How do I work out my tax?

Updated on 4 April 2023


If you are an employee, your employer takes income tax and National Insurance contributions (NIC) off your pay before paying you. Your employer sends the tax and NIC to HM Revenue & Customs (HMRC). This system is called Pay As You Earn (PAYE). You need to be able to work out your tax, so that you can check your employer is deducting the right amount of tax from your pay.

Illustration of woman sitting at computer surrounded by numbers

What is PAYE?

The Pay As You Earn (PAYE) system is a method of paying income tax on employment income. It is the backbone of employee taxation and it is a very important factor when working out your overall tax position, so you need to be able to understand it.

PAYE spreads your tax and NIC over the tax year, rather than paying in one lump sum. Your employer collects tax from your wages using a code number, provided by HMRC direct to your employer while a copy of the code number and how it has been calculated is sent to you.

Each pay day your employer should give you a payslip setting out your pay and tax. At the end of the tax year, you should get a form P60 which sets out the total amounts paid to you and deducted from you for the previous tax year (your employer MUST give you this by 31 May following the end of the tax year).

The tax collected under PAYE is an estimate, and is not necessarily the exact amount you are required to pay. However, for many employees there will be little or no difference between the amount of tax deducted under PAYE and the amount of tax actually due on their employment income. See the example of Paul below.

For further information on the PAYE system, see our page How is my tax collected?.

How do I work out my tax?

Remember that the tax year runs from 6 April one year to 5 April the next, for example, the tax year 2023/24 runs from 6 April 2023 to 5 April 2024.

Working out your tax position is basically a four stage process, which we set out in the tax basics section. In stages one and two, you have to work out your taxable income and any allowances or deductions you are entitled to.

In this employed section of our website, we provide further information on:

that relate specifically to employees.

For most people in employment, their only earnings income will be their taxable employment income, including non-cash benefits-in-kind. For most people in employment, their only allowances will be the personal allowance.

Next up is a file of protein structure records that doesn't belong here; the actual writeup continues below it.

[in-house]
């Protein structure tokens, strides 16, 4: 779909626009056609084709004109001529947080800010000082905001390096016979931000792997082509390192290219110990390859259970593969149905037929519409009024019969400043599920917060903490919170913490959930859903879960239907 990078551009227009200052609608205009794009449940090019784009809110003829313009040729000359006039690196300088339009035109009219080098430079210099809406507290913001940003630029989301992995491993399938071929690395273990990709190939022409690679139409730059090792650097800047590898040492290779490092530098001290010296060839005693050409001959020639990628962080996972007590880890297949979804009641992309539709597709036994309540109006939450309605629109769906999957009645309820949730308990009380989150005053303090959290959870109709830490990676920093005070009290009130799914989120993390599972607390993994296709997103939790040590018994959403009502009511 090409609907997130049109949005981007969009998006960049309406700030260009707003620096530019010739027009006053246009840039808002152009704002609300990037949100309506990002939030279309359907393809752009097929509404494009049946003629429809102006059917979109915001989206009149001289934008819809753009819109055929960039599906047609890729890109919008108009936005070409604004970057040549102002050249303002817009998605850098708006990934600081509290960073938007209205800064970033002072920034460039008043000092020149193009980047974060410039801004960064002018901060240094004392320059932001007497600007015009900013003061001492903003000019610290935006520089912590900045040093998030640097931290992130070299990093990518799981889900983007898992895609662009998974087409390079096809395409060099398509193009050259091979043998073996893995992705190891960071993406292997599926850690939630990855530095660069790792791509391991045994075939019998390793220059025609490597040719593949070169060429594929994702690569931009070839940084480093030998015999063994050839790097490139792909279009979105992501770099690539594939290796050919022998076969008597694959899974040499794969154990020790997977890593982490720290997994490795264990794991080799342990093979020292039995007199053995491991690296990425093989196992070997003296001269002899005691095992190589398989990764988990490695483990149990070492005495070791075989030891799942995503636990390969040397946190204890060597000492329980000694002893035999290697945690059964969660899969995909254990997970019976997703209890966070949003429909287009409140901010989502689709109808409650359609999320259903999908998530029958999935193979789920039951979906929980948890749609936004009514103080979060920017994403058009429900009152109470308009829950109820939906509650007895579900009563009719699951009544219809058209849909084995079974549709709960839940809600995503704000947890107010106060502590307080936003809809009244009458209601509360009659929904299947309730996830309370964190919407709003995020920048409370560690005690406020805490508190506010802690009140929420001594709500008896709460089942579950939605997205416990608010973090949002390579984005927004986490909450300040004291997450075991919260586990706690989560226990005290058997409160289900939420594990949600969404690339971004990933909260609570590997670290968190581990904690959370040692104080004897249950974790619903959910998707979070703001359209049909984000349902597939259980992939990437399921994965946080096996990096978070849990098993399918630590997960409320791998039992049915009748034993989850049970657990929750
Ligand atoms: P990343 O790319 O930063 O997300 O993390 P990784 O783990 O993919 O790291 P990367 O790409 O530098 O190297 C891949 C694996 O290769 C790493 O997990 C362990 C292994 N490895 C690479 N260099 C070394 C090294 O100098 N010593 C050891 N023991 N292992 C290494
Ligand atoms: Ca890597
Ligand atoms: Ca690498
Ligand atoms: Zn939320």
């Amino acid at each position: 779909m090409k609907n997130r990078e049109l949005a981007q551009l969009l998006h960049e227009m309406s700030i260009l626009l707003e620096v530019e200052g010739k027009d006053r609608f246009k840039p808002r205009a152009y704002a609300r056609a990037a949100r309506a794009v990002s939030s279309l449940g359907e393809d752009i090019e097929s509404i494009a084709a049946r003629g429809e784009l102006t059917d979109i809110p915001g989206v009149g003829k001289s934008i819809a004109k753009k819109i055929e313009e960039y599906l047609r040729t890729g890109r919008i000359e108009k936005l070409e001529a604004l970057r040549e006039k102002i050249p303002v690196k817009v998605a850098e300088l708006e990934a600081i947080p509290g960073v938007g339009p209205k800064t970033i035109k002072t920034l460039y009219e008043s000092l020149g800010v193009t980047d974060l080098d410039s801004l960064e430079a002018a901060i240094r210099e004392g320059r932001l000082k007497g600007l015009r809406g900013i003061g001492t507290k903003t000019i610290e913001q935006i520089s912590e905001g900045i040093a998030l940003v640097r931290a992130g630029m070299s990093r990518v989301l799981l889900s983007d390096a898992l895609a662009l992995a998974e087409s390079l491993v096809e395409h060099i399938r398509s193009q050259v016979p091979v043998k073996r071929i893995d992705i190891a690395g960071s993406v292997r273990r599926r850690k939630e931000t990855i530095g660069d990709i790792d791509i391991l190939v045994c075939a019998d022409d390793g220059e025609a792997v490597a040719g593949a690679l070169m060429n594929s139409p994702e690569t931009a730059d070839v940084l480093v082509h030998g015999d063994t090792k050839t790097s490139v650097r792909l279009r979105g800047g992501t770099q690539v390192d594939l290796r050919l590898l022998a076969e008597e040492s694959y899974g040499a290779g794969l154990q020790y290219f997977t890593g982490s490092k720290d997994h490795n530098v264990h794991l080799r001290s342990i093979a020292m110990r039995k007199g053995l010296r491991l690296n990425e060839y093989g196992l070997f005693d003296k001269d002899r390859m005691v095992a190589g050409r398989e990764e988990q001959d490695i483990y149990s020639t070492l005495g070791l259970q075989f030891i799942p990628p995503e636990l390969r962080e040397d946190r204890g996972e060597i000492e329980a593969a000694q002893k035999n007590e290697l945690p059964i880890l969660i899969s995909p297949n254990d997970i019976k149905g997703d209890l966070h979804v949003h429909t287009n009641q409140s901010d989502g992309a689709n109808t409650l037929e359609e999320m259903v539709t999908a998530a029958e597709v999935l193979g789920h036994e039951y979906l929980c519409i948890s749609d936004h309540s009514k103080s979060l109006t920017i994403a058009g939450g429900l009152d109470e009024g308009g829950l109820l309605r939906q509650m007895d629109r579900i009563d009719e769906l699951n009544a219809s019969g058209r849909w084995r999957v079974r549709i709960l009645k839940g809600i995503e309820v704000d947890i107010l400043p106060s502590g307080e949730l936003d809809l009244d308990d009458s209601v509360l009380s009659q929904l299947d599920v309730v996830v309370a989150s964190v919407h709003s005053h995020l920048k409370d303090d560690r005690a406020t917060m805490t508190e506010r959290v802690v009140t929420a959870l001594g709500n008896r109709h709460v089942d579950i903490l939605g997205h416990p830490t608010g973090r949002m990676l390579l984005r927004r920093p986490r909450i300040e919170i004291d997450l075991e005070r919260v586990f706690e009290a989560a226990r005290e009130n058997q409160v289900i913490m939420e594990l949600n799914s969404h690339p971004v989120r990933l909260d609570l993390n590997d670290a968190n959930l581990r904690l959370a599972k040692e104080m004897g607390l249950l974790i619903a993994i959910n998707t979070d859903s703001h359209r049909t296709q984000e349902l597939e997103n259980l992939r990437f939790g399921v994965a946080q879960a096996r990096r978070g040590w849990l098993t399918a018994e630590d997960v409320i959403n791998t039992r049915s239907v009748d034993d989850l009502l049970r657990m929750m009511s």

To work out your tax (stages three and four), you also need to understand at what rate your income is taxed (see below) and how much tax you pay through PAYE, so you need to be able to check your coding notice and understand your payslip.

You can read about tax rates on our page What tax rates apply to me?

You can read about how tax is collected through PAYE on the How is my tax collected? page.

You have to pay tax on any other (non-employment related) taxable income that you have in the tax year too. So, if you have any other taxable income, you need to include this in your calculations.

Where can I find more help and information?

HMRC have online tools to help you check the tax you are paying in the current year and have paid in past tax years. These can be found on GOV.UK. In order to access some of these services you need to have a Personal Tax account (and thus, a Government Gateway account).


Paul earns £20,000 per year, paid monthly (so £1,667 per month). His tax code is 1257L. This is Paul’s only income.

Under this tax code, Paul’s employer knows that Paul will be entitled to £12,570 of tax-free income a year or £1,048 per month. Each month, tax is calculated on £619 at 20% (that is, his £1,667 salary less £1,048). This gives £123.80 per month PAYE tax, or £1,485.60 at the end of the year.

At the end of the year when Paul wants to work out his tax, he can see the PAYE deducted from him is roughly correct:

  • Salary £20,000
  • Personal Allowance (£12,570)
  • Total £7,430
  • @20% £1,486
  • PAYE deducted £1,485.60

Paul’s income tax position is balanced – there is no more tax to pay and nothing due back to him.

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